The U.S. Air Force plans to eliminate training courses it believes are not related to uniformed personnel primary missions in efforts to optimize capacities to accomplish core duties.
The service branch said Monday a task force reviewed 42 training courses that are not part of an airman’s primary job and the Air Force looks to remove 15 stand-alone courses and streamline 16 others to reduce training time.
The task force reviewed courses such as total force awareness training, selected force training, event-driven training and basic Airman readiness training.
“We’ll continue to be deliberate about what we cut or streamline, but more is required as we continue to focus our efforts on the business of warfighting, respecting our Airmen’s time, and still meeting the necessary requirements to take care of our mission and our force,” said Air Force Chief of Staff Gen. David Goldfein.
“Computer-based training impacts our Airmen’s time, so we’re looking at what we can eliminate, consolidate or substantially relax to cut the demand,” said Chief Master Sgt. of the Air Force James Cody.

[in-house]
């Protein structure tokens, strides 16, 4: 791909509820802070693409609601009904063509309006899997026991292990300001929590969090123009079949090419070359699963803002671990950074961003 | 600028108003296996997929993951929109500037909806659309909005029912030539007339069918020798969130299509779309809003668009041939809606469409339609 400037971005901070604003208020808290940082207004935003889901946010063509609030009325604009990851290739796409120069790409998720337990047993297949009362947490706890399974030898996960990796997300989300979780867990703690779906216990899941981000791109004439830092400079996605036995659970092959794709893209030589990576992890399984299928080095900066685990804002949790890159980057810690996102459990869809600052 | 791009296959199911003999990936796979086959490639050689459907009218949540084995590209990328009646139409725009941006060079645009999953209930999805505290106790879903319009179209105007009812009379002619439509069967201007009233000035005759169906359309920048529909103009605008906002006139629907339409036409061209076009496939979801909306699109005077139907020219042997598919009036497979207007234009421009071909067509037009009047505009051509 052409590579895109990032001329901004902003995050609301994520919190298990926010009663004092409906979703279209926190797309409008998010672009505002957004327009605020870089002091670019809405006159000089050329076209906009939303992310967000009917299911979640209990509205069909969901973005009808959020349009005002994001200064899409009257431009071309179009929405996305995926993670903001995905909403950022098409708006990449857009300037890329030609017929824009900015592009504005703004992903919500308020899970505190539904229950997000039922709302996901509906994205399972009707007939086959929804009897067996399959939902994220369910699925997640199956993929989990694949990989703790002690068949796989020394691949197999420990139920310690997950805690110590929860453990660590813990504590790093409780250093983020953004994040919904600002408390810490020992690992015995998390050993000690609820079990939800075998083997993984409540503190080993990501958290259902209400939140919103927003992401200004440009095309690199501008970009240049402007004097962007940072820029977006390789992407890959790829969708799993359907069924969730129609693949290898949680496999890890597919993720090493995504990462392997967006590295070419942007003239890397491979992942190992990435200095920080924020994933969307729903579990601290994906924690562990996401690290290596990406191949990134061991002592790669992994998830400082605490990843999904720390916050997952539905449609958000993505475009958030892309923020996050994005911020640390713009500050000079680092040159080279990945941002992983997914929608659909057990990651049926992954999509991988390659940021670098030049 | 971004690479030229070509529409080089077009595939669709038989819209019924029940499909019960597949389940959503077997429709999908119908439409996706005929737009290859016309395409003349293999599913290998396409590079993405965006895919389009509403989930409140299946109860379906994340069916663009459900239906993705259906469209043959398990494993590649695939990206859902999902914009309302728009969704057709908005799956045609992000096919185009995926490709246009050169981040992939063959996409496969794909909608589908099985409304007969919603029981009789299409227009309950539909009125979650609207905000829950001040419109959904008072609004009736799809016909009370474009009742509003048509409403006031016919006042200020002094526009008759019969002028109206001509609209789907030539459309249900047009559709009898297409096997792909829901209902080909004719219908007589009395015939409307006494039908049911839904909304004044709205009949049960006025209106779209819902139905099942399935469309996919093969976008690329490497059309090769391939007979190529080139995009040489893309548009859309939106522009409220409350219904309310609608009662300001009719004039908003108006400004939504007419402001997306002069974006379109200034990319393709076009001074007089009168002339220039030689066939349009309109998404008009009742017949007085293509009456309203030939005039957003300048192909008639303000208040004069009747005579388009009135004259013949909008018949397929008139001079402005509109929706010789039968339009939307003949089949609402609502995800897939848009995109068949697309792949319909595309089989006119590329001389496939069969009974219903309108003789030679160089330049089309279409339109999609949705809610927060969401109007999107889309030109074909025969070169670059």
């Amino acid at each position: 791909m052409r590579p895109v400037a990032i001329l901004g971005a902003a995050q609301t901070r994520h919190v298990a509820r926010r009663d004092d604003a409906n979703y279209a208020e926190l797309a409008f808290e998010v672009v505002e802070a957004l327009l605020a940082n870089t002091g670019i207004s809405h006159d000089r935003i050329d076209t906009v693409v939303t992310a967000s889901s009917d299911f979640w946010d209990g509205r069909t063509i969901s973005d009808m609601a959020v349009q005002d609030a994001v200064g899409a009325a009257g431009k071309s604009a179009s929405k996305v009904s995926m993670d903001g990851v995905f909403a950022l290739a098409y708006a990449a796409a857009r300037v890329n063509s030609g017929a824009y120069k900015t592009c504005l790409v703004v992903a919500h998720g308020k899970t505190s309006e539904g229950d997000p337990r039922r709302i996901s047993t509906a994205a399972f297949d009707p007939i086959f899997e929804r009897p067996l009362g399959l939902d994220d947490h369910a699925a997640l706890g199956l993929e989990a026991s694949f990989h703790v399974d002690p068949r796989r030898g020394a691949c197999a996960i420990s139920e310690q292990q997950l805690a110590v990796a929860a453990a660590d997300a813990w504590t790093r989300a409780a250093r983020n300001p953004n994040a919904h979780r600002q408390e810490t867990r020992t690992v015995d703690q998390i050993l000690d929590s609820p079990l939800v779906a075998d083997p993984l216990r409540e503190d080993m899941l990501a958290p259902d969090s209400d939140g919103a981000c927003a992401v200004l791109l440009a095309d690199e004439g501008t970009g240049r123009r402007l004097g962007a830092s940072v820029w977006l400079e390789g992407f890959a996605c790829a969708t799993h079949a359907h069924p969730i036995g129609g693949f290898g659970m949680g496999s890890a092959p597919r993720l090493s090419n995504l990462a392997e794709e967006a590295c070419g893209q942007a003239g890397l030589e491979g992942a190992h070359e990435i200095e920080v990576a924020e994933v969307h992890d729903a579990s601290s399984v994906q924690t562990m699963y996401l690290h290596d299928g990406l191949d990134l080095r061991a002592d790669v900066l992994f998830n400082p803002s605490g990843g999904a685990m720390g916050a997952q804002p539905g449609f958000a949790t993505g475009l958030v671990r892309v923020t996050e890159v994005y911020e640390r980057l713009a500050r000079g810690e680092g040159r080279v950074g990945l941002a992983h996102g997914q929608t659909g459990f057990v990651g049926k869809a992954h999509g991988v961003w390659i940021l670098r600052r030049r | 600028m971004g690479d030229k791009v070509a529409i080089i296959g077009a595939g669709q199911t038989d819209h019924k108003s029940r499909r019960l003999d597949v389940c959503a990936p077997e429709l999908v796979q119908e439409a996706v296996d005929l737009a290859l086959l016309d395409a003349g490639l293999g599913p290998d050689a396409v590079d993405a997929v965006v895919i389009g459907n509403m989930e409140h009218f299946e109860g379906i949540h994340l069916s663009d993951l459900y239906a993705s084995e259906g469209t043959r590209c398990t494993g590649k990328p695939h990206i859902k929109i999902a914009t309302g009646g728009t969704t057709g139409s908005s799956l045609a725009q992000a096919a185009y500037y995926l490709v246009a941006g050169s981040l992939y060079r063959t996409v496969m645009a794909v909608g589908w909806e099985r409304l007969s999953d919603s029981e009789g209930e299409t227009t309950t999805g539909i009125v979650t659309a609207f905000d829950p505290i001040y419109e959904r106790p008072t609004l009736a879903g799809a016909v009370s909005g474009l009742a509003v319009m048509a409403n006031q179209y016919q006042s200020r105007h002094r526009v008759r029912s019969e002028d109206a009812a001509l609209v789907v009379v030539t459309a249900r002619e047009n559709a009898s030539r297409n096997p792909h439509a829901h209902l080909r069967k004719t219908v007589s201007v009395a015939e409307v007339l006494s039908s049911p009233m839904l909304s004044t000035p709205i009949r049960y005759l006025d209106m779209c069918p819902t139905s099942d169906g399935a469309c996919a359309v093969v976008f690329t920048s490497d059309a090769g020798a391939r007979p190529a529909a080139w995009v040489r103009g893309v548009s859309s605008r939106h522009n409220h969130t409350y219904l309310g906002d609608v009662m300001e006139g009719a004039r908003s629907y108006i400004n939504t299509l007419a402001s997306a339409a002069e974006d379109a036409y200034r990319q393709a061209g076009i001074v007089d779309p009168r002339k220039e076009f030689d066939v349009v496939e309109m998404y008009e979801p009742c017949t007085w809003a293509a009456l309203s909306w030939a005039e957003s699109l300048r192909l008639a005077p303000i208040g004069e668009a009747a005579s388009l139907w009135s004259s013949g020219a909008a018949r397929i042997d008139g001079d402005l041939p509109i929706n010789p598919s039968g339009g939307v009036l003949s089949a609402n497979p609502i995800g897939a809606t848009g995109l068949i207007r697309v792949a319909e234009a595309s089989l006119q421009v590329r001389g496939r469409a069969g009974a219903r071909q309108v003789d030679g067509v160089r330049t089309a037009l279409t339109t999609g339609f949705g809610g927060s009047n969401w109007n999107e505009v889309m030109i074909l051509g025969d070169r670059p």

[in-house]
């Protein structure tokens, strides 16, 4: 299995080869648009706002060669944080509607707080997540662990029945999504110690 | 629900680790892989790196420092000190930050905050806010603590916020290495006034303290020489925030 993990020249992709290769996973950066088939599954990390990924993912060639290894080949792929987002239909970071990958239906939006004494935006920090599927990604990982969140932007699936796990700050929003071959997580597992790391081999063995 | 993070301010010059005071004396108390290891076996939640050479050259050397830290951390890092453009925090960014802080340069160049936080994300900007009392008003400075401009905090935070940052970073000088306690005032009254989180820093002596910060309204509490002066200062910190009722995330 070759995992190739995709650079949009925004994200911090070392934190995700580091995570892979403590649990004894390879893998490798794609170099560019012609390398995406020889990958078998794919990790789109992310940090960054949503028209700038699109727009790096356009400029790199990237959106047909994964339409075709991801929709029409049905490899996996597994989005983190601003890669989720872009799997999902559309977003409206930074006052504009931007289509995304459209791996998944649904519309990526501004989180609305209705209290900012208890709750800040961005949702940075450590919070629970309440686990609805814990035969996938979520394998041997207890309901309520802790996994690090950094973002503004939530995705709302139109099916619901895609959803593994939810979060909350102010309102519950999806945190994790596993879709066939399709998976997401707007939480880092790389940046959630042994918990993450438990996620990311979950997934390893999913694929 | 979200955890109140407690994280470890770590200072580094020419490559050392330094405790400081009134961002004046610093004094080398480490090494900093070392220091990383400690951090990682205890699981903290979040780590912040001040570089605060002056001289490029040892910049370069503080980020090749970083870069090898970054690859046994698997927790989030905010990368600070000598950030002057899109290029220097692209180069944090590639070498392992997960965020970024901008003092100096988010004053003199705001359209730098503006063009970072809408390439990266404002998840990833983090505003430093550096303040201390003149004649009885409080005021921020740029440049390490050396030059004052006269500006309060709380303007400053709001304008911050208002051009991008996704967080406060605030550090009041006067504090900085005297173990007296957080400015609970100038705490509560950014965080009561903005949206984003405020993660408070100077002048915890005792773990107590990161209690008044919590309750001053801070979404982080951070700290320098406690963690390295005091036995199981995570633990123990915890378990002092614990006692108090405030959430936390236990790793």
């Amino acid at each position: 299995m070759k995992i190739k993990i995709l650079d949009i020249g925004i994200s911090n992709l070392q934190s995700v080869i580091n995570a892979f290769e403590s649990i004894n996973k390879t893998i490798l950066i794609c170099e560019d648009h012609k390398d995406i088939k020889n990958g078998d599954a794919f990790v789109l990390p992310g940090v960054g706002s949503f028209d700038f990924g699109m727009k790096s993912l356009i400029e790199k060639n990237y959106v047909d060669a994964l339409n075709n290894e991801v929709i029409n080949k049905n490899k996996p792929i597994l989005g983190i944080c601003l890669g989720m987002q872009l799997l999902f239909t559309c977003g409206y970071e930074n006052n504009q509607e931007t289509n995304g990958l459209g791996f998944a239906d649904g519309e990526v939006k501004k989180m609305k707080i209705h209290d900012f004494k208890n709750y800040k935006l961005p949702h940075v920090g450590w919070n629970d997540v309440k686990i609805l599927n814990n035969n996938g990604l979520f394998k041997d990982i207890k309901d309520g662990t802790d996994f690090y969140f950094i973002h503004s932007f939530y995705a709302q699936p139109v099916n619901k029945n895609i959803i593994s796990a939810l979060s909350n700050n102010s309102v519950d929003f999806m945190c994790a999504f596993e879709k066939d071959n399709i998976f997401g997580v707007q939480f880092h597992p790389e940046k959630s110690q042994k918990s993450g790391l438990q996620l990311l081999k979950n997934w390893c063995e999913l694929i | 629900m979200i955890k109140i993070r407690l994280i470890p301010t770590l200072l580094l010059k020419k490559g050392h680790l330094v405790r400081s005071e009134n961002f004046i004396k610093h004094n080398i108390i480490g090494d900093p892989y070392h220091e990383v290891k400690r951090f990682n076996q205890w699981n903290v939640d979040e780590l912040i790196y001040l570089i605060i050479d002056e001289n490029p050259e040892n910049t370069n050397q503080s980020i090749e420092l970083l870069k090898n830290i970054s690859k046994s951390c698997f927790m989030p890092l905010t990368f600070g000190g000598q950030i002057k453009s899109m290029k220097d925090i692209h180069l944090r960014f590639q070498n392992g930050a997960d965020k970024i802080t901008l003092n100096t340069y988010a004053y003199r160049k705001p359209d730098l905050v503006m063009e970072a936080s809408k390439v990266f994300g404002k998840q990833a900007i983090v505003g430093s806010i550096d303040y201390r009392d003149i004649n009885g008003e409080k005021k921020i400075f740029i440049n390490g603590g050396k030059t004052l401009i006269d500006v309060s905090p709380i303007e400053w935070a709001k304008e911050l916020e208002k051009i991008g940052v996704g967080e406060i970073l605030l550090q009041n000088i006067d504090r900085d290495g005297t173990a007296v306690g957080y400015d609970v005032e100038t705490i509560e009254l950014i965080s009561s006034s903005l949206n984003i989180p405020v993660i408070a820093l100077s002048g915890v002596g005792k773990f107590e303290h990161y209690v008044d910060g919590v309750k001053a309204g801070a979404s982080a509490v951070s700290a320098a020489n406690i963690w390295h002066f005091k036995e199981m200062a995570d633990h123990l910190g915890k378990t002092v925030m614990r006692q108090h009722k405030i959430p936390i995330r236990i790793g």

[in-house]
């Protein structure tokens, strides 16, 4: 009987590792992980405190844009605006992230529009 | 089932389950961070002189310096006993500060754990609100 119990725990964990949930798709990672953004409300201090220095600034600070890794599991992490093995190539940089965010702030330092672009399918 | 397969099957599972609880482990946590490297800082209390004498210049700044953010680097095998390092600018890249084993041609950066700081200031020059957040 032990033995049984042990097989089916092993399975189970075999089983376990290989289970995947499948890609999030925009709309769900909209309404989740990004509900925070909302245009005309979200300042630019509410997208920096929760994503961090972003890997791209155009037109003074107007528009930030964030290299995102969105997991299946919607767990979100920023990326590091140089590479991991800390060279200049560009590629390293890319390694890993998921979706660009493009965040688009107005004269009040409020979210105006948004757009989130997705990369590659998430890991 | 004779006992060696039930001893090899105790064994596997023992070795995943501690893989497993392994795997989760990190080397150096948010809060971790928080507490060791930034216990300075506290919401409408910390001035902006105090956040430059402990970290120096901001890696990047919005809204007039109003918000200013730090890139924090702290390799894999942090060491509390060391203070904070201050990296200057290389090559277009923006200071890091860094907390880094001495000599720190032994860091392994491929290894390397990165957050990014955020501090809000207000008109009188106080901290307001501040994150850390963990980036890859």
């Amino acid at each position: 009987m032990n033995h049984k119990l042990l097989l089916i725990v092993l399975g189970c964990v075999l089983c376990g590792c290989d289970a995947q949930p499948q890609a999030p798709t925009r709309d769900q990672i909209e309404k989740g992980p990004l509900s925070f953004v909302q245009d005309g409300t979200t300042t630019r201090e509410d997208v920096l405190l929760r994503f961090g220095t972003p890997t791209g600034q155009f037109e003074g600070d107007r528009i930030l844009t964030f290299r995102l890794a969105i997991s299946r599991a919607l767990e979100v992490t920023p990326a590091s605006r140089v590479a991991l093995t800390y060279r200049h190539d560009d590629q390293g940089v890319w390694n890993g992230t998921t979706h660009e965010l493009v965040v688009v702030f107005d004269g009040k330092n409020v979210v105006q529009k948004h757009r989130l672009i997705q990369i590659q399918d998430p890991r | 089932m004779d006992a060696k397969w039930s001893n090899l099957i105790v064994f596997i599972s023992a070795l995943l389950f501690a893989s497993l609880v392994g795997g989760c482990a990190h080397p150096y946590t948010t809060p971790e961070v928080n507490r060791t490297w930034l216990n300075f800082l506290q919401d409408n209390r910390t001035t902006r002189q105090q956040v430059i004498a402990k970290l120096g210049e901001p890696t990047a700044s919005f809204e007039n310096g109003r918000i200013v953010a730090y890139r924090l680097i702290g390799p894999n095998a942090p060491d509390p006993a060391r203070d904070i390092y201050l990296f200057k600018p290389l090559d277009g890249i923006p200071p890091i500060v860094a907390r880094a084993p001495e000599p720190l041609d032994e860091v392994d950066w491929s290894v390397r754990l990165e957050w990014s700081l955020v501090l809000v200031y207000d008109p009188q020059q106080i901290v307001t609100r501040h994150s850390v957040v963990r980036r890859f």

The initiative will work to address redundant requirements since the review found that many training modules contain duplicated information provided in other trainings, the Air Force said.
The military branch added the initiative will also give Air National Guard and Air Force Reserve personnel more time to focus on core skill set development during drill, unit training assembly and annual tour periods.
Reductions will take effect between January and April 2017 but soldiers are no longer required to complete courses that are slated for elimination.
The Air Force will update instructions to reflect changes on or before Jan. 1, 2017 and the Advanced Distributed Learning Service will be updated by April 1, 2017.
The service branch will also create a screening process to review new policies and identify areas that give additional duties or training requirements for uniformed personnel.